western slopes are possible during the evening as the upper
level trough pivots over the region. Temperatures Saturday will
run warmer than normal with 50s west and low to mid 60s east.
Cold air will filter in overnight, however, mixing will keep
temperatures in the 30s.

Pressure rises behind the front and a pressure gradient over
the mountains will bring breezy and gusty conditions to the area
Sunday morning. Winds will begin to relax during the afternoon
as high pressure builds over the region. Models are warmer for
Sunday with highs ranging from the 40s across the mountains to
the 50s east into the Piedmont.


Long term /Sunday night through Wednesday/...
as of 300 PM EST Wednesday...

Northern stream amplifies briefly yet again later in the
weekend as a short-wave tracks well to our north through
southeast Canada. This will usher in another cold front through
the area early Sunday, knocking back highs 10 degrees or more
from Saturday, generally low 40s northwest to low 50s southeast. Precipitation
will be hydrologically insignificant with this front with only
a few upslope showers or snow flurries possible. Temps will drop
off into the 20s Sunday night. This will be followed by an
expansive ridge of surface high pressure for the early part of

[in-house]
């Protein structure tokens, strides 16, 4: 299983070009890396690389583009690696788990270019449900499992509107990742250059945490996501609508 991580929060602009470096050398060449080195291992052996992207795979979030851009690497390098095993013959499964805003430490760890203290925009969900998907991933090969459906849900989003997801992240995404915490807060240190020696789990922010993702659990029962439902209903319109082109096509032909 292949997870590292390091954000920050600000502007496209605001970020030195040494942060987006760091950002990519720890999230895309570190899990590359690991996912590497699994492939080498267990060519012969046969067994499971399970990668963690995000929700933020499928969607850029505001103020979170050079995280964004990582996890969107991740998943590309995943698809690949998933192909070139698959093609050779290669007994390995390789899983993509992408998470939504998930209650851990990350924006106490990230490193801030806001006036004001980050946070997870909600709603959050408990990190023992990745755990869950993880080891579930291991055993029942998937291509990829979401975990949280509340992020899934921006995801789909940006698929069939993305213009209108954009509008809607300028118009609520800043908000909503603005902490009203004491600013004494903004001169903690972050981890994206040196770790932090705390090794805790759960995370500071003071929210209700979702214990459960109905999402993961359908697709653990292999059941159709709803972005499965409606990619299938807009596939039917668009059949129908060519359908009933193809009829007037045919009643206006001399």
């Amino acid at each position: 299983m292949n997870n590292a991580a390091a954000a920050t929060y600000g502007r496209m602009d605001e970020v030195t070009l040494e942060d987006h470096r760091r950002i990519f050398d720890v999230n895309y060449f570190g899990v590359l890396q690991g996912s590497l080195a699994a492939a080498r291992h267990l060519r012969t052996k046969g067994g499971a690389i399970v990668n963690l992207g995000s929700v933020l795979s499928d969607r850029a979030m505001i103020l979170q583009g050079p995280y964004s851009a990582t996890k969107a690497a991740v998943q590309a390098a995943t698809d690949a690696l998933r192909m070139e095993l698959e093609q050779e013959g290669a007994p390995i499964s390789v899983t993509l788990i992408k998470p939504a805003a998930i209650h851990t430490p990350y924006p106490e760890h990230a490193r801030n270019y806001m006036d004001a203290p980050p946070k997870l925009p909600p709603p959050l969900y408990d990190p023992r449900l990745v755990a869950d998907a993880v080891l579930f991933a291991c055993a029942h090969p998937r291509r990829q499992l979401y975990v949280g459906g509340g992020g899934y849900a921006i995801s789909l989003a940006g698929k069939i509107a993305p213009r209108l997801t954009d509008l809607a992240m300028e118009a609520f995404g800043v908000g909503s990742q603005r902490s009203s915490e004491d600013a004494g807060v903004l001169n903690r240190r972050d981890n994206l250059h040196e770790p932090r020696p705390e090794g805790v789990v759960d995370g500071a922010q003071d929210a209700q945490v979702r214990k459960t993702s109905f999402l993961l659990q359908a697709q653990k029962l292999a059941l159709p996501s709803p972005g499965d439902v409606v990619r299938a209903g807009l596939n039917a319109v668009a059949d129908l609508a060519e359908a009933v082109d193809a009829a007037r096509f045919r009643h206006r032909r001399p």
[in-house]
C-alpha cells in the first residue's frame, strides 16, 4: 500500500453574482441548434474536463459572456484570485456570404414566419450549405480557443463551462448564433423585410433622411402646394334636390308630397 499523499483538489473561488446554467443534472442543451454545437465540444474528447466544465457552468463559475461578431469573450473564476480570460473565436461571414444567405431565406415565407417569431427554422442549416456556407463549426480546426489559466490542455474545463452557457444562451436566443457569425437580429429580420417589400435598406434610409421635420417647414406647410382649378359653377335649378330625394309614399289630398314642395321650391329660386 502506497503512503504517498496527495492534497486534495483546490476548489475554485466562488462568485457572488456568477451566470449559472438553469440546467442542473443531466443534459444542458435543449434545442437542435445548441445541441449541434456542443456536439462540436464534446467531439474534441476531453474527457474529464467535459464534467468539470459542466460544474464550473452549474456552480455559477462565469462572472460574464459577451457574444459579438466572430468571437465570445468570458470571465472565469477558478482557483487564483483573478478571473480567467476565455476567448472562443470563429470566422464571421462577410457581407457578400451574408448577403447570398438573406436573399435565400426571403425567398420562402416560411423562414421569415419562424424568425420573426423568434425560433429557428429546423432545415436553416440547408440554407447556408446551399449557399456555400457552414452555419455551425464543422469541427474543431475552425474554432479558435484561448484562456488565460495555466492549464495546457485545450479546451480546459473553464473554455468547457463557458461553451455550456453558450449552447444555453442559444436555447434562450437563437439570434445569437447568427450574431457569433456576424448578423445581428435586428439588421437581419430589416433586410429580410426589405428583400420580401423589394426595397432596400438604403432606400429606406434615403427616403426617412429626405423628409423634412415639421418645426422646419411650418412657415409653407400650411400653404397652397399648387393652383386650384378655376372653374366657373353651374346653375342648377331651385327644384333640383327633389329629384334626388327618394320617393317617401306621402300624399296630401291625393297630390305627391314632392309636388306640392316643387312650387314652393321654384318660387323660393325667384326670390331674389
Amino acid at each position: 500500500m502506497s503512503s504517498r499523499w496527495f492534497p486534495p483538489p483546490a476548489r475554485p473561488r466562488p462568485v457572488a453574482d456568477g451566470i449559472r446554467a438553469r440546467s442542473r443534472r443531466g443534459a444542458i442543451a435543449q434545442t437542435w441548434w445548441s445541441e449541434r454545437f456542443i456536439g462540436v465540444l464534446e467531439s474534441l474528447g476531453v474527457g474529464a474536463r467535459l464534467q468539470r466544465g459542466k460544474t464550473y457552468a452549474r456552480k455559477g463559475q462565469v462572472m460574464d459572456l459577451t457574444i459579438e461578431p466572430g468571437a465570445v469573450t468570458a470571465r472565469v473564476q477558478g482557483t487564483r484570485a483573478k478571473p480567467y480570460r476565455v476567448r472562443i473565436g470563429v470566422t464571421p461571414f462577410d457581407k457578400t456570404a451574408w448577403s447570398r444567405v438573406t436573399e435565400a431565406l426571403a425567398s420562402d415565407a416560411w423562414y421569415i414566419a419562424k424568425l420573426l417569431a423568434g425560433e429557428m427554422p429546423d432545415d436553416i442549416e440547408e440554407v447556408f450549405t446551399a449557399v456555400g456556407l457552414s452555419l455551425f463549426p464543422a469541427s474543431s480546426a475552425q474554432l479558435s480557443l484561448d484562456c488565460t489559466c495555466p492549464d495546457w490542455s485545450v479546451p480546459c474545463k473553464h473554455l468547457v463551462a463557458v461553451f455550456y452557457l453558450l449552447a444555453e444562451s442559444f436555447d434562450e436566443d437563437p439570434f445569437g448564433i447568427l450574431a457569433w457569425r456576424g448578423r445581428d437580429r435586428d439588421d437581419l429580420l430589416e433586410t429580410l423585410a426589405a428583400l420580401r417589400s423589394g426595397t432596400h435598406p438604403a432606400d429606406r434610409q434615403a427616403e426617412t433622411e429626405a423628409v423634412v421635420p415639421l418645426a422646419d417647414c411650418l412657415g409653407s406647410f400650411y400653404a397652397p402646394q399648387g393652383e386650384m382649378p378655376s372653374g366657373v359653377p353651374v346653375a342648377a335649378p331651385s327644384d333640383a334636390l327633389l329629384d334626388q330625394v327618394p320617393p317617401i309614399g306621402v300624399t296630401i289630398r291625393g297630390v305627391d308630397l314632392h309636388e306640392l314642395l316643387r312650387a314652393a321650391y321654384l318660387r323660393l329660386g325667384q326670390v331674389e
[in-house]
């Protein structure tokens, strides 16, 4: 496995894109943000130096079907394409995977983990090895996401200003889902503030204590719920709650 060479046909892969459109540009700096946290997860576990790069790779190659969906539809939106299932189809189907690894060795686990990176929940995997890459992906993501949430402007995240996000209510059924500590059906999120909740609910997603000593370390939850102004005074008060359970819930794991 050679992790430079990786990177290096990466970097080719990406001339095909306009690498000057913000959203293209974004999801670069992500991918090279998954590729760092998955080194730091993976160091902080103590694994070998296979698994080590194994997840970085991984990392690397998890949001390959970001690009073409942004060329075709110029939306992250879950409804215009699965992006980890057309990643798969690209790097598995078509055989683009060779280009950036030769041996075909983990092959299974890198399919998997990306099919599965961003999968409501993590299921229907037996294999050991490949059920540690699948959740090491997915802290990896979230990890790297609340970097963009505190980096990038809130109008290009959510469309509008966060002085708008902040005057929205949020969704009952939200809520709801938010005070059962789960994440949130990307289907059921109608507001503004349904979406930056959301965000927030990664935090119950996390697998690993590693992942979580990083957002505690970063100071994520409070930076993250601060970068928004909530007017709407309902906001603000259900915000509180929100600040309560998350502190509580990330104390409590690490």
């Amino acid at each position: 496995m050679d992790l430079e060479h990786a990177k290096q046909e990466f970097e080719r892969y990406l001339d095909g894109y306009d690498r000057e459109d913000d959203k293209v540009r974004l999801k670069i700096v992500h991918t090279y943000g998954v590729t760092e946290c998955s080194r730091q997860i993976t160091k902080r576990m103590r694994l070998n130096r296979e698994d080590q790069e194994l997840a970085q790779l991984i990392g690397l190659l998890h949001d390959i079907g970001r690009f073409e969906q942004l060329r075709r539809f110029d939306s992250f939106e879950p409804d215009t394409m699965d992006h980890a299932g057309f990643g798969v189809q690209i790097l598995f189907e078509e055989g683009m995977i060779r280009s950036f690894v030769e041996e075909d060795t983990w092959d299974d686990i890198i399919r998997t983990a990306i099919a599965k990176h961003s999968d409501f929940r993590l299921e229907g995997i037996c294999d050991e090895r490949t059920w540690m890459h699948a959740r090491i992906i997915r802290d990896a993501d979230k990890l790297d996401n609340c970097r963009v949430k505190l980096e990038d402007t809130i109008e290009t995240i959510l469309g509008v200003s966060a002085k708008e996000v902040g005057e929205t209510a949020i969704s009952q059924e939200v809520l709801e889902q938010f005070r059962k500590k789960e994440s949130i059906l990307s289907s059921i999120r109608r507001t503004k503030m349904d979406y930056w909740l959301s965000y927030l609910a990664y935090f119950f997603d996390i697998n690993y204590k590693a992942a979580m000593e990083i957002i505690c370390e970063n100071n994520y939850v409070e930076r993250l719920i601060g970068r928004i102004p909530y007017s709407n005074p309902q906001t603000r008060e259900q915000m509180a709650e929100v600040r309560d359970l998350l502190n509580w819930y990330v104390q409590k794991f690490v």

next week with temps rebounding upward roughly 5 degrees Monday-
Tuesday. The only hint of possible precipitation at this point
appears to be Wednesday as another front approaches, but this
too looks quite moisture-starved. No end in sight for what is
turning into a very dry month of November.


Aviation /12z Thursday through Monday/...
as of 644 am EST Thursday...

High pressure across the eastern part of the country will
dominate through the valid taf period and into the day Friday.
This will bring light westerly winds and fair weather with VFR
conditions all taf sites through Friday. Cirrus associated with
southern stream energy will shift east and out of the southeast
part of the forecast area by midday today. Satellite imagery
early this morning shows very isolated River Valley fog in parts
of southeast WV but is not expected to impact any taf sites
this morning including lwb. Fog development is not anticipated
tonight either. Winds at taf sites today are expected to remain
at or below 4 kts and will be variable, but with a tendency to
be more out of the west or southwest in the mountains and more
out of the south in the Piedmont.

High confidence in ceilings and visibilities through the taf
valid period. Medium to high confidence in wind direction, high
confidence in wind speed through the taf valid period.

Extended discussion...

The next cold front with a potential for sub-VFR conditions,
mainly in the west, will cross the area on Saturday. There is
very little moisture with this front and while a few light
showers or sprinkles are possible in the mountains on Saturday
there will be more impact from gusty winds just behind the front
later Saturday and into Sunday. Anticipate gusty winds Saturday
into Sunday in the 15 to 25 mph range for most areas, higher
gusts at higher elevations. Some MVFR ceilings are also possible
on the west side of the Appalachians Saturday into Sunday, but
at this point IFR conditions look unlikely. We should have more
confidence in potential MVFR or IFR ceilings behind this front
by Friday.

High pressure returns on Monday with weaker winds, and no
precipitation forecast.


Rnk watches/warnings/advisories...